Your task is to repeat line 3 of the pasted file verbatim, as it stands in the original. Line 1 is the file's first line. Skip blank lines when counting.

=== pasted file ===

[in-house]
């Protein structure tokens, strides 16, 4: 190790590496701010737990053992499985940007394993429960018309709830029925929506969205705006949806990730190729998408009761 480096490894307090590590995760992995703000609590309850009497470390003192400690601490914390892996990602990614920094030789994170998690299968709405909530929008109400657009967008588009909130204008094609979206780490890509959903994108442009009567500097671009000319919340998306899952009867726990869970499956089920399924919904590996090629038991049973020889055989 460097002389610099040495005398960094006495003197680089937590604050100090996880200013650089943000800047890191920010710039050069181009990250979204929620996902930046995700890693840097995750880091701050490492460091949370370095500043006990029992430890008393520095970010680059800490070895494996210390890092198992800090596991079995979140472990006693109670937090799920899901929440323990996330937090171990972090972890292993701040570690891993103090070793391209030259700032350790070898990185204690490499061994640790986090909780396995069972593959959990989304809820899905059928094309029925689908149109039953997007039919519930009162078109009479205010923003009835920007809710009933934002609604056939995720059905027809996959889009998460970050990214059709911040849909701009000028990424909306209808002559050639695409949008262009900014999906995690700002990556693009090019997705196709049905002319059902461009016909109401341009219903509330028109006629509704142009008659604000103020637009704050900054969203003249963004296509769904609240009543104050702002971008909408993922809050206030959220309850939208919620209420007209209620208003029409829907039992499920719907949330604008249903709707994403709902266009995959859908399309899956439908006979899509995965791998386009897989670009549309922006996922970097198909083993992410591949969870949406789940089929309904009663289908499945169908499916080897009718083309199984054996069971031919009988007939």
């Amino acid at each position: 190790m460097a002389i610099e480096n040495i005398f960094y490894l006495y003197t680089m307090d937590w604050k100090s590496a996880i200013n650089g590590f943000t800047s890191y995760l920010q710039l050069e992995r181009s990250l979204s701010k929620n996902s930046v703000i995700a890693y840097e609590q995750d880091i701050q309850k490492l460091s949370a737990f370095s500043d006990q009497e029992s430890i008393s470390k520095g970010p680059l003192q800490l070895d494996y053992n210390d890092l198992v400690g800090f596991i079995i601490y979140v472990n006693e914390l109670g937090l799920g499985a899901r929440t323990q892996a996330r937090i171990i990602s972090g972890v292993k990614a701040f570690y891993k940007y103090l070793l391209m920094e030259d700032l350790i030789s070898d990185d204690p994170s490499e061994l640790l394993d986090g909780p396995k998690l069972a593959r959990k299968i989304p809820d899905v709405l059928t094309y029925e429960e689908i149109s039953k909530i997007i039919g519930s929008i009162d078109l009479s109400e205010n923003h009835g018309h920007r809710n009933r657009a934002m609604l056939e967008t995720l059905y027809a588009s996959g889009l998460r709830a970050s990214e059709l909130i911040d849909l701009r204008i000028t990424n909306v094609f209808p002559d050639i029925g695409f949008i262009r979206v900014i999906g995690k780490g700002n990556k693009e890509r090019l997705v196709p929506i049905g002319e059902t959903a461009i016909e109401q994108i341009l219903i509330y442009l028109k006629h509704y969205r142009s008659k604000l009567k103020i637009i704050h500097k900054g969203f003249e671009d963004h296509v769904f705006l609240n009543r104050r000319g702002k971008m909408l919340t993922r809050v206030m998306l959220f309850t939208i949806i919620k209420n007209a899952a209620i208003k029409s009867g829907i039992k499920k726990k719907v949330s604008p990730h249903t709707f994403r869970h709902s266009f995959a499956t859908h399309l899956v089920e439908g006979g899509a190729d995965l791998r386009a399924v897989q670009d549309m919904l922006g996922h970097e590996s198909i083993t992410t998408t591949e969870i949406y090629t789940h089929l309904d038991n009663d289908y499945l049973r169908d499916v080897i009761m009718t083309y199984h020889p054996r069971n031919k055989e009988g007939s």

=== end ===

């Amino acid at each position: 190790m460097a002389i610099e480096n040495i005398f960094y490894l006495y003197t680089m307090d937590w604050k100090s590496a996880i200013n650089g590590f943000t800047s890191y995760l920010q710039l050069e992995r181009s990250l979204s701010k929620n996902s930046v703000i995700a890693y840097e609590q995750d880091i701050q309850k490492l460091s949370a737990f370095s500043d006990q009497e029992s430890i008393s470390k520095g970010p680059l003192q800490l070895d494996y053992n210390d890092l198992v400690g800090f596991i079995i601490y979140v472990n006693e914390l109670g937090l799920g499985a899901r929440t323990q892996a996330r937090i171990i990602s972090g972890v292993k990614a701040f570690y891993k940007y103090l070793l391209m920094e030259d700032l350790i030789s070898d990185d204690p994170s490499e061994l640790l394993d986090g909780p396995k998690l069972a593959r959990k299968i989304p809820d899905v709405l059928t094309y029925e429960e689908i149109s039953k909530i997007i039919g519930s929008i009162d078109l009479s109400e205010n923003h009835g018309h920007r809710n009933r657009a934002m609604l056939e967008t995720l059905y027809a588009s996959g889009l998460r709830a970050s990214e059709l909130i911040d849909l701009r204008i000028t990424n909306v094609f209808p002559d050639i029925g695409f949008i262009r979206v900014i999906g995690k780490g700002n990556k693009e890509r090019l997705v196709p929506i049905g002319e059902t959903a461009i016909e109401q994108i341009l219903i509330y442009l028109k006629h509704y969205r142009s008659k604000l009567k103020i637009i704050h500097k900054g969203f003249e671009d963004h296509v769904f705006l609240n009543r104050r000319g702002k971008m909408l919340t993922r809050v206030m998306l959220f309850t939208i949806i919620k209420n007209a899952a209620i208003k029409s009867g829907i039992k499920k726990k719907v949330s604008p990730h249903t709707f994403r869970h709902s266009f995959a499956t859908h399309l899956v089920e439908g006979g899509a190729d995965l791998r386009a399924v897989q670009d549309m919904l922006g996922h970097e590996s198909i083993t992410t998408t591949e969870i949406y090629t789940h089929l309904d038991n009663d289908y499945l049973r169908d499916v080897i009761m009718t083309y199984h020889p054996r069971n031919k055989e009988g007939s």